After Assam has been flooded with Bangladeshis, where to draw a line is a dilemma
NJ Thakuria, Guwahati
As the debate over the cut-off year for detection and deportation of illegal Bangladeshi nationals in Assam gains momentum, a north-east India based patriotic forum comes out with an argument that 1951 should be taken as the base year. However, the forum reaffirmed that it would abide by the guidelines of the Supreme Court of India as the matter is still in the apex court’s jurisdiction.
Assam, unlike other frontier Indian States to Bangladesh, continues raising voices against millions of illegal migrants from the poverty-stricken neighbour. For decades, the political parties, civil society groups and also the media in Assam have been raising the matter of deporting the Bangladeshis. Even the government has no visible action plan to address the issue as it is complicated and sensitive in nature.
Assam witnessed a six years long mass movement led by All-Assam Students’ Union (AASU) and Asom Gana Sangam Parishad (now abolished) to detect and deport all the Bangladeshi citizens who entered Assam (India) after 1951. But the irony is that leaders of the movement, including the former Assam Chief Minister PK Mahanata, agreed to sign a memorandum of understanding with the Union
government pushing back the cut-off date to 25 March 1971.
Thus the movement that started in 1979 came to an end in 1985 paving the way for the birth of a regional political party named Asom Gana Parishad (AGP) and the AGP came to power at Dispur the same year. But Mahanata and his partymen did precious little to constitutionally validate the historic Assam Accord, signed in presence of the then Prime Minister Rajiv Gandhi.
Today, both, the AASU and AGP, maintain their stand in favour of 1971 as the cut-off date for identification and deportation of illegal migrants to Bangladesh. They receive a supporting voice from Jamiat-Ulema-e-Hind’s Assam unit along with the All-India United Democratic Front and the Congress.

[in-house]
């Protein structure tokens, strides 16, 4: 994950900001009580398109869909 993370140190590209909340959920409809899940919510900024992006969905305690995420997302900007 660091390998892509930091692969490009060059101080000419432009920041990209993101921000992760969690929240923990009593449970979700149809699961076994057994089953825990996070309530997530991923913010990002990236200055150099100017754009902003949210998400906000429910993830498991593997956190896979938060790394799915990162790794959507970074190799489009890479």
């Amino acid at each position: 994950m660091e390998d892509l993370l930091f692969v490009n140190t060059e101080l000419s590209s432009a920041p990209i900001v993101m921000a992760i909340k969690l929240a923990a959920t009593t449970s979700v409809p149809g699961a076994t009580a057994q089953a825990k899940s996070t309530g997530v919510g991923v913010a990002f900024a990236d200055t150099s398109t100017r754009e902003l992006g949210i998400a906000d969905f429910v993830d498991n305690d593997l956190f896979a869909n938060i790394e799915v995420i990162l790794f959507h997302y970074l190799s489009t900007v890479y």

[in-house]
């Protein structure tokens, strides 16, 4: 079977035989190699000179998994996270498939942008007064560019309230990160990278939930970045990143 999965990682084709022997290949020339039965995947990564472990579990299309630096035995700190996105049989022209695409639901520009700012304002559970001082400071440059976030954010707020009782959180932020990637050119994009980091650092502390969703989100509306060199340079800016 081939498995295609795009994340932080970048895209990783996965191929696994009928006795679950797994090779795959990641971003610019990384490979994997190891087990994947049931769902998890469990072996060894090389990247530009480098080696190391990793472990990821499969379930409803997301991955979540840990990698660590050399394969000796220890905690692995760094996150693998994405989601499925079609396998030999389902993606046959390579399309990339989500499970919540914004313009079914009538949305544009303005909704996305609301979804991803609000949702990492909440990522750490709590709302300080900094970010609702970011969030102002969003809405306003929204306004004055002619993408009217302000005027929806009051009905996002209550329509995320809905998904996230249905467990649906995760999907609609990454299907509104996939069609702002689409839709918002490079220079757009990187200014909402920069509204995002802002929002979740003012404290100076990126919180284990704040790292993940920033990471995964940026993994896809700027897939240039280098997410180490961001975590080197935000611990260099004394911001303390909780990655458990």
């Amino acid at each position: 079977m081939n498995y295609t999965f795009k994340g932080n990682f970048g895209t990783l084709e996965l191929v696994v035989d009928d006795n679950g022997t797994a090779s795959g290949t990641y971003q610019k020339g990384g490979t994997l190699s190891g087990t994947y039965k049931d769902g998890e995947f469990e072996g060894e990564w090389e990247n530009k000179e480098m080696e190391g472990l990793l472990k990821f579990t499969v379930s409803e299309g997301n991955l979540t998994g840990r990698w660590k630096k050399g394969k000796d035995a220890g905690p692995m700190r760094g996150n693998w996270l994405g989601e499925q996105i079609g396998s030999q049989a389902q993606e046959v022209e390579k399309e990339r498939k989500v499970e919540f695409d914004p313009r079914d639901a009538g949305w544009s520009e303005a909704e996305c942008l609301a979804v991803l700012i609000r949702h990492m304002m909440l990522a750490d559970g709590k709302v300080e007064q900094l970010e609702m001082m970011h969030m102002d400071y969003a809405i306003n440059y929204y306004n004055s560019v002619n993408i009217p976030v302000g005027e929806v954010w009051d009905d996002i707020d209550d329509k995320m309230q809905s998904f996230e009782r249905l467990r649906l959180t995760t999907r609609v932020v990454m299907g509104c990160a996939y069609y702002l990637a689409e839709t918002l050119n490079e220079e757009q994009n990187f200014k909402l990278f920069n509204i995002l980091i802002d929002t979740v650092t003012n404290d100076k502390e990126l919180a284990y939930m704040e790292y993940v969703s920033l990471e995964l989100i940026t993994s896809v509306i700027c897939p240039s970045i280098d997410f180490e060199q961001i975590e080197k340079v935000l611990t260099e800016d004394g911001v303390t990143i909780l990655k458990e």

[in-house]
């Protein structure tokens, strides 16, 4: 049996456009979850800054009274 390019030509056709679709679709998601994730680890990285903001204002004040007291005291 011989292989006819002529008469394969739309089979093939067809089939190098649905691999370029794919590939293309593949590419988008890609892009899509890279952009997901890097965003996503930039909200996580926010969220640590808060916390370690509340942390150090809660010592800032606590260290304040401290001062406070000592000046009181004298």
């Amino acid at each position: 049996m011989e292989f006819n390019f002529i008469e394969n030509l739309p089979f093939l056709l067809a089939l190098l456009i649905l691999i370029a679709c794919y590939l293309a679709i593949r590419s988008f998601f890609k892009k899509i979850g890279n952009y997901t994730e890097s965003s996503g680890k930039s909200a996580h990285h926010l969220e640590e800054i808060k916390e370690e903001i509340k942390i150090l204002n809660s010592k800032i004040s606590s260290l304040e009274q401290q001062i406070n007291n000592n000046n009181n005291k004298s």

Now the Patriotic People’s Front Assam (PPFA) comes out with a
statement that the Assam movement was run with the aim of 1951 as the base year. The forum commented that the movement leaders surprisingly agreed to grant citizenship to the those Bangladesh origin nationals who entered Assam before 25 March 1971.
“Need not mention that few million Bangladeshi (then East Pakistani) nationals entered Assam during 1951 to 1971 and they have been waiting for constitutional rights to stay in the
country as the legal residents. If the accord is implemented thoroughly, all these foreigners would get Indian
citizenship easily,” said the PPFA
statement, endorsed by Rupam Barua, Jagadindra Raichoudhury, Pramod Kalita, Anup Sarma, Girindra Kumar Karjee, Suresh Ranjan Goduka etc.
They also added that for some
specific reasons the accord was signed with the base year of 1971, but nobody should forget that all the 855 Assam movement martyrs starting with Khargeswar Talukder sacrificed their lives for 1951 as base year. So
respecting those martyrs the cut-off year should be advanced without changing other clauses of the accord.
“But for any reason, if New Delhi changes the cut-off year (to detect and deport illegal foreigners) for the whole country from 1951 to 1961 or 1971, the PPFA would agree with the new date. Otherwise, a province (State) cannot have a separate cut-off year from the national base year,” pointed out the statement.